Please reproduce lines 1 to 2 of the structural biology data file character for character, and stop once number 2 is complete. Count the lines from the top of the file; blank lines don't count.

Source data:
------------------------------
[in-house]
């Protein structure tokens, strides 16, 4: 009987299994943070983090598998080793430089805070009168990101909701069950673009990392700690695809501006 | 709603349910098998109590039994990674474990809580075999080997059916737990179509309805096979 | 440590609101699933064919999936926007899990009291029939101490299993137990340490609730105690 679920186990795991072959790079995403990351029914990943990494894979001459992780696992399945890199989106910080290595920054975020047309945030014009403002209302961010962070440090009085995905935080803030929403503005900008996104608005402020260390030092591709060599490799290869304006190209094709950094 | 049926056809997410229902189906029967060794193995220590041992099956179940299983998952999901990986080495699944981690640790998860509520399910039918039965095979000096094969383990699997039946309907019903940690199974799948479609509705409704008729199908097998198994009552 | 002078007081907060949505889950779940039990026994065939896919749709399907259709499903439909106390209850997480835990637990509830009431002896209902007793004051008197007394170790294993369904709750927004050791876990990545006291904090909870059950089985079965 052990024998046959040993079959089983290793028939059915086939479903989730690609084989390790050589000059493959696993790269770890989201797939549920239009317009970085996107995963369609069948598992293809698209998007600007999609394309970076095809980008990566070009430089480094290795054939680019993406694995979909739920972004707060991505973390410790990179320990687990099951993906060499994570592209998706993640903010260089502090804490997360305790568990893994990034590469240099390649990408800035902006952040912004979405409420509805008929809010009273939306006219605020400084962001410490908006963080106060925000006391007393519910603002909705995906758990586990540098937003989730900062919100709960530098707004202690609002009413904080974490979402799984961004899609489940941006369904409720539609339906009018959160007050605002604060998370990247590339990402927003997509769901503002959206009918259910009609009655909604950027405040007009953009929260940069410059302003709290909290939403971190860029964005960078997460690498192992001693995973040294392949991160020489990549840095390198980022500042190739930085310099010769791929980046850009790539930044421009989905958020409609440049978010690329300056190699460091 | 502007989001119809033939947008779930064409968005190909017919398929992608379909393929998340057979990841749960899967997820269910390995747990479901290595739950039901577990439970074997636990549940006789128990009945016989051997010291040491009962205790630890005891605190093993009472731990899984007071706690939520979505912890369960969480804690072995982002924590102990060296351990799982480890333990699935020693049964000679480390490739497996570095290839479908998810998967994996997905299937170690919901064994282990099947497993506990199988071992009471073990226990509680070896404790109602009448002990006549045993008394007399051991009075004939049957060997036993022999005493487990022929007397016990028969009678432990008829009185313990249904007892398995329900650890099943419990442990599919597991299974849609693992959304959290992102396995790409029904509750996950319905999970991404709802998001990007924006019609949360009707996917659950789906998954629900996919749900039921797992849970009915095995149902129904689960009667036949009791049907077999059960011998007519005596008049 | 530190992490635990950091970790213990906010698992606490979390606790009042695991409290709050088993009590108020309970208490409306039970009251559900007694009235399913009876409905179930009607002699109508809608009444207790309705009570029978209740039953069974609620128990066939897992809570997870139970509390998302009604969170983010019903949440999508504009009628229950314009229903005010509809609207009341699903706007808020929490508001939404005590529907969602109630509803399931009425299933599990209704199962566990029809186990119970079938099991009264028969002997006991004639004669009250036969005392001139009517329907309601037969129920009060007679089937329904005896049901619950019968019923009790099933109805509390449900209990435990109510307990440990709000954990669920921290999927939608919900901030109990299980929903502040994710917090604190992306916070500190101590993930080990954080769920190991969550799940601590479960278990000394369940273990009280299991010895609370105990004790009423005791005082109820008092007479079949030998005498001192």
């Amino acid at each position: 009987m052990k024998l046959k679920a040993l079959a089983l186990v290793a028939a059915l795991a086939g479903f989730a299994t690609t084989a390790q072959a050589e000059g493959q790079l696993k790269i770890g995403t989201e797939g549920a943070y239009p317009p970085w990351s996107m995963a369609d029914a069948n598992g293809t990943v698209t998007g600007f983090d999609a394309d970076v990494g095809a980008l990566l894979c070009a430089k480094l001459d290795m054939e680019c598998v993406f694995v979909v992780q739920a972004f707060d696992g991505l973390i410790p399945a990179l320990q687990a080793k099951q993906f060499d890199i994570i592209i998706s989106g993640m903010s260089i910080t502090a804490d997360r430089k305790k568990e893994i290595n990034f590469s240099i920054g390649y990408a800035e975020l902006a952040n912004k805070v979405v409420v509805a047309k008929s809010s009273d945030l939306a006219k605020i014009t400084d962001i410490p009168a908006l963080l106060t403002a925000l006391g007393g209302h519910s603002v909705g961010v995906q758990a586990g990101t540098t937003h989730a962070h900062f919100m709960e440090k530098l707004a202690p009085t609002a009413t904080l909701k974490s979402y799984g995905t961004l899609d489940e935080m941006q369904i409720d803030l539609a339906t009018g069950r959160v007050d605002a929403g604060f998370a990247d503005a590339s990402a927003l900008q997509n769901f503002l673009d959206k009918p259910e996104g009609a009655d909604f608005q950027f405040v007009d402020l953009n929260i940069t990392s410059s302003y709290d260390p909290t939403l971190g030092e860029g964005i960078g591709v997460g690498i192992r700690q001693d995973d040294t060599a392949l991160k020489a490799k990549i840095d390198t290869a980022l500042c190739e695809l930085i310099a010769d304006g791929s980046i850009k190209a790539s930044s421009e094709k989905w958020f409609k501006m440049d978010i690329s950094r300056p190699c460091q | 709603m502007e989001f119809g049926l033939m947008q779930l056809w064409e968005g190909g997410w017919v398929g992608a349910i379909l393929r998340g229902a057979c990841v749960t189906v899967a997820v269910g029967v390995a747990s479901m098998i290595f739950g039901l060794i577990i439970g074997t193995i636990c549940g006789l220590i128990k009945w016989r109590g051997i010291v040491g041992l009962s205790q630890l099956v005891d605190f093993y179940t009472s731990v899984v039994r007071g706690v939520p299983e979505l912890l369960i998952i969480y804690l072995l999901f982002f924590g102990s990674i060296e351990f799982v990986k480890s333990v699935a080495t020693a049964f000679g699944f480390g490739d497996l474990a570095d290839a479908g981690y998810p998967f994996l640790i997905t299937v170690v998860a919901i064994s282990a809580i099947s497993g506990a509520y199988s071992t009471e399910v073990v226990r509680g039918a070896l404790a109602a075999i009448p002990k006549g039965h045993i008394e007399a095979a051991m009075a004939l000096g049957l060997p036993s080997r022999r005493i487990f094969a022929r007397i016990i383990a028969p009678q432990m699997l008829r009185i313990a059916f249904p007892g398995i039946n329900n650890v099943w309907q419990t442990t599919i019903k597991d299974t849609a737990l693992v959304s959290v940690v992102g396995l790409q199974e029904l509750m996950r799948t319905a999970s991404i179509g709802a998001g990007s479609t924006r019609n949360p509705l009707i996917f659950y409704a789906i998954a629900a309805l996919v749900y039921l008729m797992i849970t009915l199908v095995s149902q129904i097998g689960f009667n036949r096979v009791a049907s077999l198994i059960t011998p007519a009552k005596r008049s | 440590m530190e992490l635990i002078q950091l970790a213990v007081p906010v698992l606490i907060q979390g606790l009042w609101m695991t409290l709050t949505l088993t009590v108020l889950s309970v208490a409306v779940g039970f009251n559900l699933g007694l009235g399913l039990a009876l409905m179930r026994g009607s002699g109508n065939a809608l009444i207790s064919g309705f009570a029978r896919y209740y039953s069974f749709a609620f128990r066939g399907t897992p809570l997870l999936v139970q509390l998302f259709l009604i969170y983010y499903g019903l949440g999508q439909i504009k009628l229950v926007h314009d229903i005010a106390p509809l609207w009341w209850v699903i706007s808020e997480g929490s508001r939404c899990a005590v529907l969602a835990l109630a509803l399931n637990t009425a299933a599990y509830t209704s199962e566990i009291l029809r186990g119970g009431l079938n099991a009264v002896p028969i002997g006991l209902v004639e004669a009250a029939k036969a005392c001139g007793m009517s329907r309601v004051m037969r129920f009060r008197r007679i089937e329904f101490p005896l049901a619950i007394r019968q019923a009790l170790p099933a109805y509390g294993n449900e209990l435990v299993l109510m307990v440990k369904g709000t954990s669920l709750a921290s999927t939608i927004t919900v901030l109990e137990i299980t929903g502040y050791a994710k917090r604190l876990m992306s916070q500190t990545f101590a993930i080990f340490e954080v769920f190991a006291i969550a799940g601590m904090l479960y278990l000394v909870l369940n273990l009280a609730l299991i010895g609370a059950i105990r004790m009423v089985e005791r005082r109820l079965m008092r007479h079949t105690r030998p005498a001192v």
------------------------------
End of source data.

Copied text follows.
[in-house]
């Protein structure tokens, strides 16, 4: 009987299994943070983090598998080793430089805070009168990101909701069950673009990392700690695809501006 | 709603349910098998109590039994990674474990809580075999080997059916737990179509309805096979 | 440590609101699933064919999936926007899990009291029939101490299993137990340490609730105690 679920186990795991072959790079995403990351029914990943990494894979001459992780696992399945890199989106910080290595920054975020047309945030014009403002209302961010962070440090009085995905935080803030929403503005900008996104608005402020260390030092591709060599490799290869304006190209094709950094 | 049926056809997410229902189906029967060794193995220590041992099956179940299983998952999901990986080495699944981690640790998860509520399910039918039965095979000096094969383990699997039946309907019903940690199974799948479609509705409704008729199908097998198994009552 | 002078007081907060949505889950779940039990026994065939896919749709399907259709499903439909106390209850997480835990637990509830009431002896209902007793004051008197007394170790294993369904709750927004050791876990990545006291904090909870059950089985079965 052990024998046959040993079959089983290793028939059915086939479903989730690609084989390790050589000059493959696993790269770890989201797939549920239009317009970085996107995963369609069948598992293809698209998007600007999609394309970076095809980008990566070009430089480094290795054939680019993406694995979909739920972004707060991505973390410790990179320990687990099951993906060499994570592209998706993640903010260089502090804490997360305790568990893994990034590469240099390649990408800035902006952040912004979405409420509805008929809010009273939306006219605020400084962001410490908006963080106060925000006391007393519910603002909705995906758990586990540098937003989730900062919100709960530098707004202690609002009413904080974490979402799984961004899609489940941006369904409720539609339906009018959160007050605002604060998370990247590339990402927003997509769901503002959206009918259910009609009655909604950027405040007009953009929260940069410059302003709290909290939403971190860029964005960078997460690498192992001693995973040294392949991160020489990549840095390198980022500042190739930085310099010769791929980046850009790539930044421009989905958020409609440049978010690329300056190699460091 | 502007989001119809033939947008779930064409968005190909017919398929992608379909393929998340057979990841749960899967997820269910390995747990479901290595739950039901577990439970074997636990549940006789128990009945016989051997010291040491009962205790630890005891605190093993009472731990899984007071706690939520979505912890369960969480804690072995982002924590102990060296351990799982480890333990699935020693049964000679480390490739497996570095290839479908998810998967994996997905299937170690919901064994282990099947497993506990199988071992009471073990226990509680070896404790109602009448002990006549045993008394007399051991009075004939049957060997036993022999005493487990022929007397016990028969009678432990008829009185313990249904007892398995329900650890099943419990442990599919597991299974849609693992959304959290992102396995790409029904509750996950319905999970991404709802998001990007924006019609949360009707996917659950789906998954629900996919749900039921797992849970009915095995149902129904689960009667036949009791049907077999059960011998007519005596008049 | 530190992490635990950091970790213990906010698992606490979390606790009042695991409290709050088993009590108020309970208490409306039970009251559900007694009235399913009876409905179930009607002699109508809608009444207790309705009570029978209740039953069974609620128990066939897992809570997870139970509390998302009604969170983010019903949440999508504009009628229950314009229903005010509809609207009341699903706007808020929490508001939404005590529907969602109630509803399931009425299933599990209704199962566990029809186990119970079938099991009264028969002997006991004639004669009250036969005392001139009517329907309601037969129920009060007679089937329904005896049901619950019968019923009790099933109805509390449900209990435990109510307990440990709000954990669920921290999927939608919900901030109990299980929903502040994710917090604190992306916070500190101590993930080990954080769920190991969550799940601590479960278990000394369940273990009280299991010895609370105990004790009423005791005082109820008092007479079949030998005498001192």